CESAR RITZ By Marie Louise Ritz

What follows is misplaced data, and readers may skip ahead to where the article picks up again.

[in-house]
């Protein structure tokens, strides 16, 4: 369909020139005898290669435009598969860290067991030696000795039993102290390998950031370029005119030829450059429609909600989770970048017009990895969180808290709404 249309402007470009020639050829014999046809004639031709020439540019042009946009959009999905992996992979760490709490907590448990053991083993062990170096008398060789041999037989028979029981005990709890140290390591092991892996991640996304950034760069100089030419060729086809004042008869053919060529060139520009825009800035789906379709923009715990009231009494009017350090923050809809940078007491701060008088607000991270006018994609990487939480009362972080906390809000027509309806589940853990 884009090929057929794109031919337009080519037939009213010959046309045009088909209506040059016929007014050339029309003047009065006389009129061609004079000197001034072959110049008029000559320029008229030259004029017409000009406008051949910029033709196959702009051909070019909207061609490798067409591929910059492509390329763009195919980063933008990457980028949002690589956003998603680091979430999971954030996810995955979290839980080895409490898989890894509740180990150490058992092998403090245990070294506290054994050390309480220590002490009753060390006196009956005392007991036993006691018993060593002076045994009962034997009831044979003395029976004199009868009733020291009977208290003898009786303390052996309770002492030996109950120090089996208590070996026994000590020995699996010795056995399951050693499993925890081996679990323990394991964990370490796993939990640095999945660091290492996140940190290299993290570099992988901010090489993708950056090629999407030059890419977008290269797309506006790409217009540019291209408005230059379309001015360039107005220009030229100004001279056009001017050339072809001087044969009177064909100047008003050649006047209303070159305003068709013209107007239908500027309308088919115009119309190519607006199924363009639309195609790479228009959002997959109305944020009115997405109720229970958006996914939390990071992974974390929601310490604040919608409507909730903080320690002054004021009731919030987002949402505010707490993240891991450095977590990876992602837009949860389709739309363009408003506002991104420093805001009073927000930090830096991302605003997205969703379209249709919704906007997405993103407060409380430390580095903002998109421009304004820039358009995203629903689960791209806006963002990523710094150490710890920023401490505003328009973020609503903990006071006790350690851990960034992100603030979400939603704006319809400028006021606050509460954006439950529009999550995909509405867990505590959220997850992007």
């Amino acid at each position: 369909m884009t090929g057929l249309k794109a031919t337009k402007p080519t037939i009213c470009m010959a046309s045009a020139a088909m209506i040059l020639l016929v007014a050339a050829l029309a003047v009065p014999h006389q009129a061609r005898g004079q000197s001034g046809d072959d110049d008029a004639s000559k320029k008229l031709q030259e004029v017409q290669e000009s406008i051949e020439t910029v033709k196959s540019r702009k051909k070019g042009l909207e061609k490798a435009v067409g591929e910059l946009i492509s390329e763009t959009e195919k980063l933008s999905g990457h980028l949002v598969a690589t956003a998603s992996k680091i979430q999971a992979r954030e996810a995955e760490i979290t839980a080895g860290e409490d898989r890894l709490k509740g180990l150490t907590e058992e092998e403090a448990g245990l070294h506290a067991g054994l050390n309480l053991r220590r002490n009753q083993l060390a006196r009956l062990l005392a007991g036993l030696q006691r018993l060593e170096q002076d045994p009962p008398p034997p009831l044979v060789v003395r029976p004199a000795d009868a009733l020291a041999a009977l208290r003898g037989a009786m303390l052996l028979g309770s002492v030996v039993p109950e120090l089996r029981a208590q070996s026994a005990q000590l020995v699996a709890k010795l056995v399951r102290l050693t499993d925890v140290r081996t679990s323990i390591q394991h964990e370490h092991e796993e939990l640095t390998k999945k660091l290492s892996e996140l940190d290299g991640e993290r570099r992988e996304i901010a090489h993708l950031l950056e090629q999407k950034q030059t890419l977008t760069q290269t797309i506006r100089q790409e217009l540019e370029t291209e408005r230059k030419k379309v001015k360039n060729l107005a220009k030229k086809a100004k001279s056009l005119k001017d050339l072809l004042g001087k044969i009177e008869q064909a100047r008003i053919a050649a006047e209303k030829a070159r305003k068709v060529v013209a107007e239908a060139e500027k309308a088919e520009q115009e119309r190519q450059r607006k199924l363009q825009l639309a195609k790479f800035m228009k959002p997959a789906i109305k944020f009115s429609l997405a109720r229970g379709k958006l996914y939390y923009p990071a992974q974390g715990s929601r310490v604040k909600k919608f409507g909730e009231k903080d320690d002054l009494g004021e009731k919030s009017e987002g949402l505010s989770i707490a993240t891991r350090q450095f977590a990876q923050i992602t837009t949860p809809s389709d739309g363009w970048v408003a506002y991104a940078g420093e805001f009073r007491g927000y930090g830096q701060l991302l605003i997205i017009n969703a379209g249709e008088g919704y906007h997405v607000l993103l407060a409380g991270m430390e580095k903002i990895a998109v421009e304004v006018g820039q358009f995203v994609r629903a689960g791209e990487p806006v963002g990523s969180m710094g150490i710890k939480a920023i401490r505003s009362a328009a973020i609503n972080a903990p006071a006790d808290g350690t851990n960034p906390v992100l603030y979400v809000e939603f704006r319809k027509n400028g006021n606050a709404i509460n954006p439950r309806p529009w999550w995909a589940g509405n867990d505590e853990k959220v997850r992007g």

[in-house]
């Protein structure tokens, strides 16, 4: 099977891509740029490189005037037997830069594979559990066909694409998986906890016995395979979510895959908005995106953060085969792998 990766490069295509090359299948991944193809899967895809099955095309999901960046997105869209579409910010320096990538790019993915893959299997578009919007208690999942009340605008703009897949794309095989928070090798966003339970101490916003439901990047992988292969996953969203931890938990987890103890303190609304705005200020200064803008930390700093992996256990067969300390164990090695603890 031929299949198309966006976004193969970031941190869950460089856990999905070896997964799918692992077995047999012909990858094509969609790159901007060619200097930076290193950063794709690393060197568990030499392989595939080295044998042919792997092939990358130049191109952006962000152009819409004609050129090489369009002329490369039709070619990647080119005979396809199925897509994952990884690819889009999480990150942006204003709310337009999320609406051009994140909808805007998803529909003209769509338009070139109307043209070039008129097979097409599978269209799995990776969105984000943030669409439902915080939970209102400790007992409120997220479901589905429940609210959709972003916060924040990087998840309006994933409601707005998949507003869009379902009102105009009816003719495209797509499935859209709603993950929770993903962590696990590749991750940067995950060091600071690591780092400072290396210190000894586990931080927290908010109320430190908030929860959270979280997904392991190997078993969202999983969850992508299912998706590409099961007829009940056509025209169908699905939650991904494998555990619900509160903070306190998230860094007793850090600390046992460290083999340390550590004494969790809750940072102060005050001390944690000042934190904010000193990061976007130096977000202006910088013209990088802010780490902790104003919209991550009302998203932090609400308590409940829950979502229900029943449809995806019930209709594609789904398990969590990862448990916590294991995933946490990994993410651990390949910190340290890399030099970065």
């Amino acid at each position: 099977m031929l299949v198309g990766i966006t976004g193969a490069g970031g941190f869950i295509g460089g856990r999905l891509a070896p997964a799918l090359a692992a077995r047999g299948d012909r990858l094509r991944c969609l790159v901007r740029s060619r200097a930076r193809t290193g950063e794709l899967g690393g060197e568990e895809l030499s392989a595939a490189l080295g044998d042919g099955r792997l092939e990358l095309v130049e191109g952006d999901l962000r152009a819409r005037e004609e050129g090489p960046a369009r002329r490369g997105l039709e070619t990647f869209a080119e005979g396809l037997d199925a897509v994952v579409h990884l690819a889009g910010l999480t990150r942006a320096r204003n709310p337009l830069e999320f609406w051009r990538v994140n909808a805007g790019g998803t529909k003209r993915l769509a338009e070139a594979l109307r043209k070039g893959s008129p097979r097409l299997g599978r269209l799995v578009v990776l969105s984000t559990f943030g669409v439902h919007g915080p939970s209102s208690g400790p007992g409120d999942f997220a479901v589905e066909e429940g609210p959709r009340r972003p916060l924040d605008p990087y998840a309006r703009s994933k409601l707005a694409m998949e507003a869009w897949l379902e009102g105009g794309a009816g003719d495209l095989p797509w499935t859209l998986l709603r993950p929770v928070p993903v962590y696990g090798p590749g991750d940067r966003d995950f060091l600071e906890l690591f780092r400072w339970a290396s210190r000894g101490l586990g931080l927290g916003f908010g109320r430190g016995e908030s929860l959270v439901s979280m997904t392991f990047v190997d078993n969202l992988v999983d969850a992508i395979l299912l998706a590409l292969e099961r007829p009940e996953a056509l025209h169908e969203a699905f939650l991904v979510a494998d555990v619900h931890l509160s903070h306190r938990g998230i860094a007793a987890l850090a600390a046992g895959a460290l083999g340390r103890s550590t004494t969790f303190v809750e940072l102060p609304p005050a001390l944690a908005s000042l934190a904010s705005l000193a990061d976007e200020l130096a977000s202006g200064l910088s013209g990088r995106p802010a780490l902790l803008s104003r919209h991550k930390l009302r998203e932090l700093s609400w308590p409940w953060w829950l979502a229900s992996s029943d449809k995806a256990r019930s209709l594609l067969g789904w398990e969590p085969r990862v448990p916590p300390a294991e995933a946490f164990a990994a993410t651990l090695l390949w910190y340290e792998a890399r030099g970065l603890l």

This biography (Harrap, I2S. 6d.) of the famous hotelier Cesar Ritz, by his wife, is interesting not only as a success story but as a sort of footnote to the social history of the last sixty years. In 1867 when the ambitious young Swiss was a waiter in Paris, hotels, like private houses, were built with more regard for appearance than hygiene, and the great chefs were architects rather than food experts. Ritz became the pioneer of a new and more scientific conception of hotel-construction. A born manager, with a flair: for the business, he rose rapidly to the top of his -profession, taking with him Escoffier, his co-pioneer, in the kitchen. By the time of his tragic breakdown in 19o2 he was in control of famous hotels all over the world. Madame Ritz tells of his triumphs with understandable but rather tiresome pride, filling her pages with the names of royalties, statesmen famous beauties and those who follow them. Unfortunately, discretion prevents her from making her book more than a collection of society-gossip paragraphs, but the collection covers a period ofgreat social changes, and we can trace the evolution in taste,-mannersAnd composition of " society " from Second Empire Paris, through the Vienna of Strauss, to the Paris, London and Riviera of the American millionaire period. Ritz was successful because he anticipated most of these changes : many distinguished people saw their first real bathroom in a Ritz hotel.